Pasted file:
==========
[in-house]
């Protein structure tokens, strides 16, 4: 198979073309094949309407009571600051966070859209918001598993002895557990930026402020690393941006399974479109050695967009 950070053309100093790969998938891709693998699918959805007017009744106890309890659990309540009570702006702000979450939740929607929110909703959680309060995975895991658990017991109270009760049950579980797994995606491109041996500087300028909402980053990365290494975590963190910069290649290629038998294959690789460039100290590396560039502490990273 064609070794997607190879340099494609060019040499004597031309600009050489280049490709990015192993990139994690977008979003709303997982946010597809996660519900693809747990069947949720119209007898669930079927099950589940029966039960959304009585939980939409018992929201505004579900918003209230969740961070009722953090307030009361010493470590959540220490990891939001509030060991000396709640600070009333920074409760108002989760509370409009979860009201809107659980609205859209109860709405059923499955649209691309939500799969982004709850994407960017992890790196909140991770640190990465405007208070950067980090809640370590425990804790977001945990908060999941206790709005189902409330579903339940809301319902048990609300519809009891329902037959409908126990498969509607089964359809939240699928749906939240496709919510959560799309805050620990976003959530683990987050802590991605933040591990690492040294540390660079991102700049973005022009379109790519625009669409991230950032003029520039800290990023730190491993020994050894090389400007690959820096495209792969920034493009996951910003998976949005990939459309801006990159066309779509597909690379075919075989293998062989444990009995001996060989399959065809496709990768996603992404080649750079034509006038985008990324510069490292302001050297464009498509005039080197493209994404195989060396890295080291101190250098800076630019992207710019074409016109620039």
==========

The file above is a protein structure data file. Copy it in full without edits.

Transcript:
[in-house]
């Protein structure tokens, strides 16, 4: 198979073309094949309407009571600051966070859209918001598993002895557990930026402020690393941006399974479109050695967009 950070053309100093790969998938891709693998699918959805007017009744106890309890659990309540009570702006702000979450939740929607929110909703959680309060995975895991658990017991109270009760049950579980797994995606491109041996500087300028909402980053990365290494975590963190910069290649290629038998294959690789460039100290590396560039502490990273 064609070794997607190879340099494609060019040499004597031309600009050489280049490709990015192993990139994690977008979003709303997982946010597809996660519900693809747990069947949720119209007898669930079927099950589940029966039960959304009585939980939409018992929201505004579900918003209230969740961070009722953090307030009361010493470590959540220490990891939001509030060991000396709640600070009333920074409760108002989760509370409009979860009201809107659980609205859209109860709405059923499955649209691309939500799969982004709850994407960017992890790196909140991770640190990465405007208070950067980090809640370590425990804790977001945990908060999941206790709005189902409330579903339940809301319902048990609300519809009891329902037959409908126990498969509607089964359809939240699928749906939240496709919510959560799309805050620990976003959530683990987050802590991605933040591990690492040294540390660079991102700049973005022009379109790519625009669409991230950032003029520039800290990023730190491993020994050894090389400007690959820096495209792969920034493009996951910003998976949005990939459309801006990159066309779509597909690379075919075989293998062989444990009995001996060989399959065809496709990768996603992404080649750079034509006038985008990324510069490292302001050297464009498509005039080197493209994404195989060396890295080291101190250098800076630019992207710019074409016109620039």